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What Are the Different Types of Medieval Trumpets?

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  • Written By: C.B. Fox
  • Edited By: Susan Barwick
  • Last Modified Date: 22 November 2016
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The trumpet is one of the oldest musical instruments. Most ancient and medieval trumpets appear structurally similar to modern trumpets, though they lack valves and are not always coiled. Trumpets were just beginning to be used for music at the end of the Middle Ages. At this time, a few structural changes were made to them to make them more useful in a musical setting.

No medieval trumpets had valves or keys, giving these instruments a limited ability to change notes. In order to play different notes on this type of instrument, trumpeters would adjust their embouchure, tightening the lips to produce higher notes and loosening them to produce lower ones. Not all notes can be made through the use of embouchure alone so medieval trumpets were only able to play a series of harmonic overtones rather than the full chromatic scale that modern trumpets are able to play.

In their simplest form, medieval trumpets were shaped like long tubes with a wide end, called a bell, and a mouth piece that could cover the player's lips. These tubes were made out of metal sheets which were rolled into a cylindrical shape. The edges of the metal would be sealed so that no air could escape on its way from the mouthpiece to the bell.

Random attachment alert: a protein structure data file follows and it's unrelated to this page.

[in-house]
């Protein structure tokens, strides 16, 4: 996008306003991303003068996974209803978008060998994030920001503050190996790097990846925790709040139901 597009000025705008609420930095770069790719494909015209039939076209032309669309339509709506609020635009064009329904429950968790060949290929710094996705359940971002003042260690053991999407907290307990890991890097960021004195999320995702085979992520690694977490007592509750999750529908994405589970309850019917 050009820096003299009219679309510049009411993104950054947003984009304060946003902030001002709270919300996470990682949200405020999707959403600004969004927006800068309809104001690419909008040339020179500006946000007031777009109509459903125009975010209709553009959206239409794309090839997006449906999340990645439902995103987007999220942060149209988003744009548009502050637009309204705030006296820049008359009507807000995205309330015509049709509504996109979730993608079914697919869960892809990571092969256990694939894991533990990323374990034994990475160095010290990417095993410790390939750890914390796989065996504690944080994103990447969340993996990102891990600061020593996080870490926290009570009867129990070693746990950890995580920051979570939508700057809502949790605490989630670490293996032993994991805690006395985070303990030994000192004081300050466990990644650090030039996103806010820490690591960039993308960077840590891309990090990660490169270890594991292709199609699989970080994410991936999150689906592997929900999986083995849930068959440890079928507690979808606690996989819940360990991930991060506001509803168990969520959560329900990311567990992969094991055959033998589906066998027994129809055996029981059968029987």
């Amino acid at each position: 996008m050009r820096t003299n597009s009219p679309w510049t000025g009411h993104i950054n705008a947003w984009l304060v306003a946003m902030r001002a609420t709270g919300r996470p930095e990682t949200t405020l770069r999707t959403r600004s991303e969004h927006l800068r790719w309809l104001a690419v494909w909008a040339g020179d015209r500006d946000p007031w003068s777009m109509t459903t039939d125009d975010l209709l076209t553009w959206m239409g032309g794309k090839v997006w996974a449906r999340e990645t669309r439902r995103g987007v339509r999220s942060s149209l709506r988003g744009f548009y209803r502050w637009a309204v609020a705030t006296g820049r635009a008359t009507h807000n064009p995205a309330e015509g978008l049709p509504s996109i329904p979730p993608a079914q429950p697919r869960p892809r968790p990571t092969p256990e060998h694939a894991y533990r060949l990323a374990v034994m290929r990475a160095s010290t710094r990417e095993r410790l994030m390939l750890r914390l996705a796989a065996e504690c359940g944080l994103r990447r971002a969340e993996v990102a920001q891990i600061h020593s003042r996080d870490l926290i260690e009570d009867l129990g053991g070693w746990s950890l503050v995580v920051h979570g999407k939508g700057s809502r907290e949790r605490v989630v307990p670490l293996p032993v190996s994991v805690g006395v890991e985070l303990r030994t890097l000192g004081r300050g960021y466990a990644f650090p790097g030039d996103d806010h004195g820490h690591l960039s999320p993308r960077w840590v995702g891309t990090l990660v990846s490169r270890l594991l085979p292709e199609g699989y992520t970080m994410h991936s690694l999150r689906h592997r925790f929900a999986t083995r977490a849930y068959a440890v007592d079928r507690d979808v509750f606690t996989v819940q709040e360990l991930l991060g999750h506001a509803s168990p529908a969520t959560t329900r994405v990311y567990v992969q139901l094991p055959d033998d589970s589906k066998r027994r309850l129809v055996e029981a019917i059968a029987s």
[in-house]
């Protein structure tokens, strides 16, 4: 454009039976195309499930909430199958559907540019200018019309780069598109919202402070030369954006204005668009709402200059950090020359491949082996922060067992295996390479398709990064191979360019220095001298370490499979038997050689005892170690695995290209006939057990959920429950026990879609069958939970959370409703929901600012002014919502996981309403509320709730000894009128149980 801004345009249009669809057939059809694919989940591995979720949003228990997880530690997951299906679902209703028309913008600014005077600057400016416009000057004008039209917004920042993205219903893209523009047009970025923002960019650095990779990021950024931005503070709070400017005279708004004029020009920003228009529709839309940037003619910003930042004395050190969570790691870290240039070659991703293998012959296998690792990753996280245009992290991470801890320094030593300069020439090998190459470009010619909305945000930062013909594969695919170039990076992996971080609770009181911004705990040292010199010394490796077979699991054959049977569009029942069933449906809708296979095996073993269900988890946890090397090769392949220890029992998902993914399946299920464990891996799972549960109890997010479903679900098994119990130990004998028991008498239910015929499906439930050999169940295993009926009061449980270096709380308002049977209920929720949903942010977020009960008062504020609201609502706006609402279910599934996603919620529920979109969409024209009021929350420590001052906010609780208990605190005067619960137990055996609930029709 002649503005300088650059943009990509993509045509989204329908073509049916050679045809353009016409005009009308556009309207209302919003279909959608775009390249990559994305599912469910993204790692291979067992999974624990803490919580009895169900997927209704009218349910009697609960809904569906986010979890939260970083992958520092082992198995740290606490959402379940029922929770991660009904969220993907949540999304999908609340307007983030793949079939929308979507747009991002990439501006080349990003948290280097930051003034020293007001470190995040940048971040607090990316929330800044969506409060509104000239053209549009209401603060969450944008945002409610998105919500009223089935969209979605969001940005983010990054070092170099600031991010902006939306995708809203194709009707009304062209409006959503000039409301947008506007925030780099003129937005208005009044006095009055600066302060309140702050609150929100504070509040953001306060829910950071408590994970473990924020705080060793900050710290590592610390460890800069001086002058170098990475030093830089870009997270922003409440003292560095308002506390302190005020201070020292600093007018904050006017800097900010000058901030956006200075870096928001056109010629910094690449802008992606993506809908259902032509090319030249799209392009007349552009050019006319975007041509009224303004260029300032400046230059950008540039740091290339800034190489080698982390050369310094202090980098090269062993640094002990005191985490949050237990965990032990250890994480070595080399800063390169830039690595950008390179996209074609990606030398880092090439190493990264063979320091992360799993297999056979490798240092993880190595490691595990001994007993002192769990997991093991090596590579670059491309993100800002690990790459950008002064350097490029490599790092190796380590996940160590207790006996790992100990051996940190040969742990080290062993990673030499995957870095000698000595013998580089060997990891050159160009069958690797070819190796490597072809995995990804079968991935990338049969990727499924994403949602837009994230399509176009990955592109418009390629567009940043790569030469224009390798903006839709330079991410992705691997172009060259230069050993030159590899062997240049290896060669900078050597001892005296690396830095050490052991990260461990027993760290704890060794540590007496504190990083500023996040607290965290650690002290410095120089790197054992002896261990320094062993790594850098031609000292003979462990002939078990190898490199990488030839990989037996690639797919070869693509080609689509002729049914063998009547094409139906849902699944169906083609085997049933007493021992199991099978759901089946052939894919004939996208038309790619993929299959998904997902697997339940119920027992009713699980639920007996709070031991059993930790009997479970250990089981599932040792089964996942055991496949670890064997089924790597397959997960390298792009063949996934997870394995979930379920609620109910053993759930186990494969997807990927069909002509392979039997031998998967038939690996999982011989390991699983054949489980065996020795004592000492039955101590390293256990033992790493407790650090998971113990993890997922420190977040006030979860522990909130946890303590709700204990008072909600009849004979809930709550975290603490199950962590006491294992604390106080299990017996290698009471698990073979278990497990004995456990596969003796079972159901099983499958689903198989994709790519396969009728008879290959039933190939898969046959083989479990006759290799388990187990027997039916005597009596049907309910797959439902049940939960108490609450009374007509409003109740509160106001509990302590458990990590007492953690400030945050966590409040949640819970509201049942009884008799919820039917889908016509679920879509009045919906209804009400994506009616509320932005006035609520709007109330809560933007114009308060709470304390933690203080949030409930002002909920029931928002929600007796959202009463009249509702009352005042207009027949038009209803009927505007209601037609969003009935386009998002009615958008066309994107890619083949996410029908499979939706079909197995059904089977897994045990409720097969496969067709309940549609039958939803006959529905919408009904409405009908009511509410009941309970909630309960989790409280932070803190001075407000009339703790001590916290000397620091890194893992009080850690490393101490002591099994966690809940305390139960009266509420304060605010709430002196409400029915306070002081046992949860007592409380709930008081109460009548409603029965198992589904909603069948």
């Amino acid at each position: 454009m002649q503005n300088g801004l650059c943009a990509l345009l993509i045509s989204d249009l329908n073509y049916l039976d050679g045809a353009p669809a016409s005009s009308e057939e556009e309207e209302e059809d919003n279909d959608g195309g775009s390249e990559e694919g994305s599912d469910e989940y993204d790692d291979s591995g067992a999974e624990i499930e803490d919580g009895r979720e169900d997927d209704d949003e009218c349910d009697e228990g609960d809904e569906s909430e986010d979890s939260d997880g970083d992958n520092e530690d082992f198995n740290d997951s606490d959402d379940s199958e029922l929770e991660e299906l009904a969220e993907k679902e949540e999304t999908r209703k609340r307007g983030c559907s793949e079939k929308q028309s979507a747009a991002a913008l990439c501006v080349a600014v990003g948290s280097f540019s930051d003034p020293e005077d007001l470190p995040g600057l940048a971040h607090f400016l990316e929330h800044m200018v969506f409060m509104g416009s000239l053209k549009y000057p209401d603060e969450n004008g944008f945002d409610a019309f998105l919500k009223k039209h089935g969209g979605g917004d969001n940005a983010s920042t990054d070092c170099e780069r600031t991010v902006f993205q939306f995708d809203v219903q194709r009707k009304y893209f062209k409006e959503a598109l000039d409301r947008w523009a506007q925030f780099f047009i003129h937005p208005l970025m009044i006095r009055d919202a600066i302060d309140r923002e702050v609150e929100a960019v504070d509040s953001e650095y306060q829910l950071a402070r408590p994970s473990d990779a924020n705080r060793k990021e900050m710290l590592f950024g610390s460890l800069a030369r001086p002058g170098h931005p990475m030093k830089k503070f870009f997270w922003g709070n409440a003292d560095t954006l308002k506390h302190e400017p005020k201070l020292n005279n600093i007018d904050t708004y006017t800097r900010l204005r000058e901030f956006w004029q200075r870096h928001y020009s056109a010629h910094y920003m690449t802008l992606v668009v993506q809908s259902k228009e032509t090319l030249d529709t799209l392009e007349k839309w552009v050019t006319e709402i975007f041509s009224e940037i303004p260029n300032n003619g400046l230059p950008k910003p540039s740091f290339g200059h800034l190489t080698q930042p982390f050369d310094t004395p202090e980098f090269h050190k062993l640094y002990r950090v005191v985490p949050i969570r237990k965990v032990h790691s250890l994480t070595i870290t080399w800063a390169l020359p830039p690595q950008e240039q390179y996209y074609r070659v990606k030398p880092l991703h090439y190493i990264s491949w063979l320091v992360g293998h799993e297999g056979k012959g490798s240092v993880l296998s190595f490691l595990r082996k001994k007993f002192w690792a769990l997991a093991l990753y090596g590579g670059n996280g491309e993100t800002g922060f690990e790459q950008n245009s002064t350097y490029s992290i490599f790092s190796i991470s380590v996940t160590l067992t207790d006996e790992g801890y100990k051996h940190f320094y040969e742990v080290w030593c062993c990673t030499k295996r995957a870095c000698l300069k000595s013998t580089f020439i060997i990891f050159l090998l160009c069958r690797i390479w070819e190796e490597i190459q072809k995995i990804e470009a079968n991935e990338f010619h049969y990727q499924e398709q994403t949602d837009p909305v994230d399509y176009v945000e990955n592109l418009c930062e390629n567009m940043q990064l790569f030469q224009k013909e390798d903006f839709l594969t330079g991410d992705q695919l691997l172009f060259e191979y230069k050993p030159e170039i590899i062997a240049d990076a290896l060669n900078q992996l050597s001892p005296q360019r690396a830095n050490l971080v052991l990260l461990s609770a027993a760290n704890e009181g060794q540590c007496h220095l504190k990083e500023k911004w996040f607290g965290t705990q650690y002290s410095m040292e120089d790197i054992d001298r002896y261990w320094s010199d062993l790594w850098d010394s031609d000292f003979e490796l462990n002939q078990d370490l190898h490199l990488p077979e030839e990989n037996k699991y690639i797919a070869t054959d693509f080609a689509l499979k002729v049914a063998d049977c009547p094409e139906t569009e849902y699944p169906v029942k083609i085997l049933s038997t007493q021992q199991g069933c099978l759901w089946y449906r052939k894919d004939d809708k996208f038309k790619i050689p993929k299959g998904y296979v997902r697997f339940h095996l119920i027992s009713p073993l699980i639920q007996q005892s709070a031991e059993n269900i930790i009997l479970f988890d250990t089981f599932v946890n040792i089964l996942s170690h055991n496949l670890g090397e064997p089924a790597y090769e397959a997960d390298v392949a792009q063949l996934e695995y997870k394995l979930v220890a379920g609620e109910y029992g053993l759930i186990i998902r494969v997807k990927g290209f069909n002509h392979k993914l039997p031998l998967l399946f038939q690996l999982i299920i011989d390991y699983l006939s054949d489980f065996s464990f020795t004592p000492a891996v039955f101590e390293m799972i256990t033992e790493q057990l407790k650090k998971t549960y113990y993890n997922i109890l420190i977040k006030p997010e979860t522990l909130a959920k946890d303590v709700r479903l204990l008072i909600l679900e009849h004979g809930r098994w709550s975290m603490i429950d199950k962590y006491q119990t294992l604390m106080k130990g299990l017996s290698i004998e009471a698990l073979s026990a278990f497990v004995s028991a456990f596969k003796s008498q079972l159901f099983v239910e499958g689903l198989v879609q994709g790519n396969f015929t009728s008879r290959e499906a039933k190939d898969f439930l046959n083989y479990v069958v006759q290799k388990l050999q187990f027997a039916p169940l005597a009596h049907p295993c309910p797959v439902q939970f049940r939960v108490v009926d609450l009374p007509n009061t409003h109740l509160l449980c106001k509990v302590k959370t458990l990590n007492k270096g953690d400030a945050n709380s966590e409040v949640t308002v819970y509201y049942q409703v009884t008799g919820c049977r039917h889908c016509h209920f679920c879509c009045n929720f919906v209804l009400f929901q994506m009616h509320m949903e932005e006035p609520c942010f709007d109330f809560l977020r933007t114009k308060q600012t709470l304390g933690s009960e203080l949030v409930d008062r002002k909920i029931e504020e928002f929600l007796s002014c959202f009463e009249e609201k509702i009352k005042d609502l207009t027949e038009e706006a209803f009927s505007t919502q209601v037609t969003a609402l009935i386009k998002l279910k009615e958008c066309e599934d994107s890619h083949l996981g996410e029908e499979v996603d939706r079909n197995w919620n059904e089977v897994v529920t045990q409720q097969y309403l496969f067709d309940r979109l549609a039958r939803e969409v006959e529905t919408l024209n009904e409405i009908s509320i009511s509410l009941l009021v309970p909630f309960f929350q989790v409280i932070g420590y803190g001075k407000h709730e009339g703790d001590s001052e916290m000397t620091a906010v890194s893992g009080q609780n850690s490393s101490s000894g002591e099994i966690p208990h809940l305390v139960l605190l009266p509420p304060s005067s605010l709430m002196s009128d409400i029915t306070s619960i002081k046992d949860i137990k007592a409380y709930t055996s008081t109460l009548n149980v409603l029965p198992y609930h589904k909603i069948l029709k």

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These simple medieval trumpets could be anywhere from 1 foot (30 centimeters) long to longer than 10 feet (3 meters). Long trumpets needed to be balanced on stands or carried by many people when they were played. The difference in the length of these medieval trumpets affected the pitch of the instruments, with shorter instruments producing higher sounds and longer instruments producing lower ones. In medieval times, most trumpets were a length that made them easy for one person to carry because they were generally used for communication during battle.

Medieval trumpets were also often made into a coil. Coiling the tubing made it possible for longer, and thus lower pitched, trumpets to be easily held by one person. In most cases, the metal tube was coiled one or two times. This change in the shape of the trumpet does not affect the sound it produces.

Towards the end of medieval era, trumpets were being used in music as well as on the battlefield. Once these instruments were adopted for musical use, it became necessary for the player to be able to change the trumpet's key so that it could be used in different songs. Some medieval trumpets were made with removable tubing, or crooks, which could be traded with other pieces that were longer or shorter. These instruments were still only able to produce overtones, however, so their use was usually restricted to keeping rhythm.

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Glasis
Post 1

A trumpet is considered a brass instrument. These instrument produce sound through sympathetic vibrations through lip vibrations combined with the air moving through the tubing of the instrument.

The term brass instrument is not literal. A brass instrument doesn't have to be made of brass and if an instrument has brass in it, it isn't always called a brass instrument.

Most brass instruments have a mouthpiece that is removable. This makes it possible to change to other mouthpieces and change the way the instrument sounds.

The style of the musician comes out in how they choose to use their lips on the instrument.

Many brass instrument can be fitted with a piece called a mute. This mute tends to quiet the instrument and change the sound of the instrument. Generally causing a softer sounding instrument.

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